On Tuesday, Ron Huldai was re-elected to a fifth term as the mayor of Tel Aviv-Jaffa. “As the guys say, it’s time to get back to work,” he declared immediately after his victory. “Starting tomorrow, we’ll work hard.”
And indeed, Huldai has a lot of work ahead of him — not only at the local level, such as building an infrastructure for public transportation on Shabbat, but also at the national level. Tel Aviv’s mayor was elected, in part, to represent an alternative to the steamroller of ultranationalism, religious fanaticism and incitement coming from the national government in Jerusalem.
During his 20 years in office, Huldai has turned Tel Aviv-Jaffa into a city that lives and works in defiance of the prevailing trends in Israeli society. He has resolutely and vocally opposed religionization and greatly reduced the number of religious organizations operating in nonreligious public schools. He fought former Interior Minister Gideon Sa’ar’s effort to close groceries on Shabbat and Transportation Minister Yisrael Katz’s suspension of work on a pedestrian bridge in the city on Shabbat. He doesn’t participate in the ugly demonization of asylum seekers, prevalent among right-wing politicians, and even set up Mesila, the Aid and Information Center for Migrant Workers and Refugees, in the late 1990s. He publicly supports high school principals with leftist views (such as Ram Cohen and Zeev Dagani). He took part in the massive demonstration against the nation-state law that the Arab community organized in Tel Aviv’s Rabin Square. Just recently, he proposed compensating any cultural institution that is harmed by Culture Ministry Miri Regev’s new “cultural loyalty” law.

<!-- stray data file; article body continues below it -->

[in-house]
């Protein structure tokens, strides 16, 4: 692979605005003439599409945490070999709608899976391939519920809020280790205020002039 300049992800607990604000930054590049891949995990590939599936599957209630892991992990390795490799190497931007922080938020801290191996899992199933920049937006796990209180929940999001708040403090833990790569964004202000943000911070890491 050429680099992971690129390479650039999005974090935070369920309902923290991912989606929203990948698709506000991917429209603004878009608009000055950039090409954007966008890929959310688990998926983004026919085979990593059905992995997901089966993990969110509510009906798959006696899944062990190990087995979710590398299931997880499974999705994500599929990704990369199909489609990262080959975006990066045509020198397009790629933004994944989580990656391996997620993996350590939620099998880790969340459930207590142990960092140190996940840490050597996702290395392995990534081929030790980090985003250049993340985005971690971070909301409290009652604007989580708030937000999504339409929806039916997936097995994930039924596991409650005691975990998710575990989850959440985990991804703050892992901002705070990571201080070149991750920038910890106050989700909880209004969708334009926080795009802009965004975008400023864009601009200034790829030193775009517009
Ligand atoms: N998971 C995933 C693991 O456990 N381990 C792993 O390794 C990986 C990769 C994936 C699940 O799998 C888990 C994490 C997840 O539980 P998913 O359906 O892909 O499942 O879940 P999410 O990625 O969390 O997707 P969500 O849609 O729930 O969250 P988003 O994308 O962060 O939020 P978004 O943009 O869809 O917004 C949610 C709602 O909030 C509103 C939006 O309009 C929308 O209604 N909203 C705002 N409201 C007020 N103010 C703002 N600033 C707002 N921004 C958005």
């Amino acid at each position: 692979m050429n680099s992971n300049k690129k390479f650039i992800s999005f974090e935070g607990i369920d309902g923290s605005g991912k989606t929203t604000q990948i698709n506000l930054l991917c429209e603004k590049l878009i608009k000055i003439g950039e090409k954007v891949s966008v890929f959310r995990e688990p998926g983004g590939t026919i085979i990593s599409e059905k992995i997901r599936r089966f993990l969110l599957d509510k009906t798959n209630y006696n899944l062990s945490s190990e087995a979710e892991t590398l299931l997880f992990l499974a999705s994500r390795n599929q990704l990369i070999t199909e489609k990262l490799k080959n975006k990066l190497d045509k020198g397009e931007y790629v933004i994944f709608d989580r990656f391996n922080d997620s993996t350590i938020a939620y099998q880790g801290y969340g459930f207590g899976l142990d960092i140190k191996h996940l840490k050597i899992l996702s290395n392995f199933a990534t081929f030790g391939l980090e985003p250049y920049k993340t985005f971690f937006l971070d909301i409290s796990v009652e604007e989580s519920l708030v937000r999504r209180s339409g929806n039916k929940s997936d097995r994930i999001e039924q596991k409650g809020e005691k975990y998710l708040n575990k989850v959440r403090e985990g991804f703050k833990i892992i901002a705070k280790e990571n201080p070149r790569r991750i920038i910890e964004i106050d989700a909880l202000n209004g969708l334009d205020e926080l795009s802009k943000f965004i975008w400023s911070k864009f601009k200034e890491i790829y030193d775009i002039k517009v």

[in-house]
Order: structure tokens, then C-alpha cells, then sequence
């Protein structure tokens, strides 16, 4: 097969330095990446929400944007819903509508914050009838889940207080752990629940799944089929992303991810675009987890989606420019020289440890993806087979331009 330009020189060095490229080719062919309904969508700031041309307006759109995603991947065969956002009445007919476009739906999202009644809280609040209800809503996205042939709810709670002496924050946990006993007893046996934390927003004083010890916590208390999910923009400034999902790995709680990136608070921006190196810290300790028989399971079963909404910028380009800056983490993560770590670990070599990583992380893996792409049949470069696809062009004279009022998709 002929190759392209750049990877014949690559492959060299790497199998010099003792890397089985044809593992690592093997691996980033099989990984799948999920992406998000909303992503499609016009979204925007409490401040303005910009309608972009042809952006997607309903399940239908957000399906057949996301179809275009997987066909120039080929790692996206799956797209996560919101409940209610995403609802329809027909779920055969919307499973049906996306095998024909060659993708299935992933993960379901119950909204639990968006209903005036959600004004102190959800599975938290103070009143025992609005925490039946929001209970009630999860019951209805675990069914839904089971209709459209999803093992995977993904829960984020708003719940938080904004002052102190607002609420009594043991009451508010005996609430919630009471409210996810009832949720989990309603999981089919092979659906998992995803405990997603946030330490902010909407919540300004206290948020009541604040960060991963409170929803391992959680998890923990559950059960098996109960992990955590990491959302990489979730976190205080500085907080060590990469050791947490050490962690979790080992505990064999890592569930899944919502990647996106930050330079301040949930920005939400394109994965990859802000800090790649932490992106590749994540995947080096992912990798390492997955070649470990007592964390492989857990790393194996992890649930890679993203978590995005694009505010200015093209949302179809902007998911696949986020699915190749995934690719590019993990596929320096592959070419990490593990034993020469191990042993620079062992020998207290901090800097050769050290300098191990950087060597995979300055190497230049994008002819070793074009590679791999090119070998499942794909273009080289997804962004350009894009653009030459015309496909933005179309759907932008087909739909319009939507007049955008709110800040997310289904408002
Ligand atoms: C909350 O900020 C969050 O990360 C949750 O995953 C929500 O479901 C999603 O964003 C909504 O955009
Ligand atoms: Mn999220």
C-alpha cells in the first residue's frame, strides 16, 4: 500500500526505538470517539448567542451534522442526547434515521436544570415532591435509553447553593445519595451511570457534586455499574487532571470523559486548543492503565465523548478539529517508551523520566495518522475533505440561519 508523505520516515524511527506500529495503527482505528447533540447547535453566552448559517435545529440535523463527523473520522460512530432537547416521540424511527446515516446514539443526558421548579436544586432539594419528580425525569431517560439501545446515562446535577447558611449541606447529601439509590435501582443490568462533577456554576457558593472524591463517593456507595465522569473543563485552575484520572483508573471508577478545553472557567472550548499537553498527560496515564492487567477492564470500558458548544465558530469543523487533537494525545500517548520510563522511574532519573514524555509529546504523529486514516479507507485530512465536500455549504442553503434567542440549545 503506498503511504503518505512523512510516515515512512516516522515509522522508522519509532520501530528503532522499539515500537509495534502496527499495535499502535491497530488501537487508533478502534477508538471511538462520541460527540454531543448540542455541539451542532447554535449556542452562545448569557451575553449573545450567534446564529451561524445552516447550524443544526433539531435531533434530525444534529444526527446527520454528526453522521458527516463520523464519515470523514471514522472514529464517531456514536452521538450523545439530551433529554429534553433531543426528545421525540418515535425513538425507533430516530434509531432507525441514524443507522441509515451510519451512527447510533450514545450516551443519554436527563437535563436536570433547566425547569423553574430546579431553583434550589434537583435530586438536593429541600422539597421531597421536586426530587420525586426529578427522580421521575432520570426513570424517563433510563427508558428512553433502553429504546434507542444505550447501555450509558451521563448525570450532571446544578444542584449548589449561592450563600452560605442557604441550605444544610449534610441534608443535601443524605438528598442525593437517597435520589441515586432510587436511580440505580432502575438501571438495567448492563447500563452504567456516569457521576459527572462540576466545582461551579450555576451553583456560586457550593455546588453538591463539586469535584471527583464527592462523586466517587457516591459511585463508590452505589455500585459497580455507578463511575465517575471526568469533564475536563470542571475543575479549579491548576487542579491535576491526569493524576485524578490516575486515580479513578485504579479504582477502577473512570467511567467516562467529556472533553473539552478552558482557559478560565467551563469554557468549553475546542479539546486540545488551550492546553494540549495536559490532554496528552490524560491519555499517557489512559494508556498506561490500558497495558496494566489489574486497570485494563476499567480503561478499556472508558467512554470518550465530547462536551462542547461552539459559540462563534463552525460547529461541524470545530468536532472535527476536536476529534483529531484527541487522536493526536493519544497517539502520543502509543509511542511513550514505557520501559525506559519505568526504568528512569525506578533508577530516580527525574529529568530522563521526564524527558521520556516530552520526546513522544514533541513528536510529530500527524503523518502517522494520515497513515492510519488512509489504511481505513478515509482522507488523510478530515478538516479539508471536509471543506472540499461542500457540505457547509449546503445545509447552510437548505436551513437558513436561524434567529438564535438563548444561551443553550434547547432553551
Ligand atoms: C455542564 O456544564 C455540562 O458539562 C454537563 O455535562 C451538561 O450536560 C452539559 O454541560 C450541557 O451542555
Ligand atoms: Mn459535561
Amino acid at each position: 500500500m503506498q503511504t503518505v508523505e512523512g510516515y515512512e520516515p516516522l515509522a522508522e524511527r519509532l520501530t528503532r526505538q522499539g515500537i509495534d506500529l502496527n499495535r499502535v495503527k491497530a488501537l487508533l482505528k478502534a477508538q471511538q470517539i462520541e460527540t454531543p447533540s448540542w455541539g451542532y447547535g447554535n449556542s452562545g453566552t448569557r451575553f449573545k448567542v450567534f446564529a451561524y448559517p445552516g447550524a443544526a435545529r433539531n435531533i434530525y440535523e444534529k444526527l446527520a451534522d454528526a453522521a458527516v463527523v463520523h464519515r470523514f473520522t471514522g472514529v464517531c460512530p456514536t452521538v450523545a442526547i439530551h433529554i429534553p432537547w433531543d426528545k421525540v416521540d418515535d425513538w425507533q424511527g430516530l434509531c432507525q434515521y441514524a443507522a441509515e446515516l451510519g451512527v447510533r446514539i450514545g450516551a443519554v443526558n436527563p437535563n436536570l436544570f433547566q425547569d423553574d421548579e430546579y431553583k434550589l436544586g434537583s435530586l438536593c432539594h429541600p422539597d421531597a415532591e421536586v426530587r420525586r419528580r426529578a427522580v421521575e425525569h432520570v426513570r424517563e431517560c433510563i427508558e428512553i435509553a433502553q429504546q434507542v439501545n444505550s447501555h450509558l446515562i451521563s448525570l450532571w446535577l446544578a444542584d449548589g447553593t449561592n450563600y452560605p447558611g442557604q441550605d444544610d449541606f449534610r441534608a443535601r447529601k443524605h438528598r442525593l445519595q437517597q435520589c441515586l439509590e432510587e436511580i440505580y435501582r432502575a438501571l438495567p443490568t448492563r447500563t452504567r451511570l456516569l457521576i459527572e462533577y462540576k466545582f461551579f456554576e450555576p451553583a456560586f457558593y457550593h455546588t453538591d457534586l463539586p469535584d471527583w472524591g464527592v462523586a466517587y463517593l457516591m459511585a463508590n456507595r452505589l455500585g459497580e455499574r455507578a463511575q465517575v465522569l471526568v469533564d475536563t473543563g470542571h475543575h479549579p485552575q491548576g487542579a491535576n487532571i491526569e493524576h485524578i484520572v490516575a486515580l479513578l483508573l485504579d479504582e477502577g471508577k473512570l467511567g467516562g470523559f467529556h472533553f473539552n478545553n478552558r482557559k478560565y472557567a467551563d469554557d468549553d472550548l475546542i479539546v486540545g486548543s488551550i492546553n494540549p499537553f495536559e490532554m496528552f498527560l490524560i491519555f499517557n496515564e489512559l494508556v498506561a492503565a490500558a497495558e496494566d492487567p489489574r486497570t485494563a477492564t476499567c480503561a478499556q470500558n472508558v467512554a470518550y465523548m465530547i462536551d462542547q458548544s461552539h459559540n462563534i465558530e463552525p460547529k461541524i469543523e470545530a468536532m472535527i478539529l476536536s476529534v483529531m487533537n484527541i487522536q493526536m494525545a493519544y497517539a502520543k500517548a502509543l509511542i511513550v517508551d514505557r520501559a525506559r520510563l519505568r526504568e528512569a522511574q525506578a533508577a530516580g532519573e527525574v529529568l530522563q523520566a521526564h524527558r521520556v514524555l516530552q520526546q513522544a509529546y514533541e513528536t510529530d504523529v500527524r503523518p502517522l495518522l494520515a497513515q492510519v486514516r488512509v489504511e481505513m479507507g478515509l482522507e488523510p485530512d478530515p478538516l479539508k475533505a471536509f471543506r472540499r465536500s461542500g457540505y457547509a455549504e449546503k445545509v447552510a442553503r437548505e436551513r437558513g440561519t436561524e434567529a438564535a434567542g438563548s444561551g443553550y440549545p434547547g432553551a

Perhaps Huldai isn’t “nice”; he even admits as much. But in the face of Prime Minister Benjamin Netanyahu’s incitement machine and the leadership vacuum on the left, Tel Aviv doesn’t need a nice guy running it. It needs an elected official capable of standing up forcefully for the basic principles that make a country enlightened and liberal.
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Huldai must continue to insist on making Tel Aviv-Jaffa a model for the Israel of the future — free, progressive and open to “the other.” He must continue to embrace the LGBT community; find additional solutions for asylum seekers and thereby ease the pressure on residents of south Tel Aviv; insist on uprooting religionization from the public square; be an address for artists and intellectuals, however critical they may be. Above all, he must continue to see to it that Tel Aviv will always be a home for anyone who wants to live in a sane Israel.
The above article is Haaretz’s lead editorial, as published in the Hebrew and English newspapers in Israel.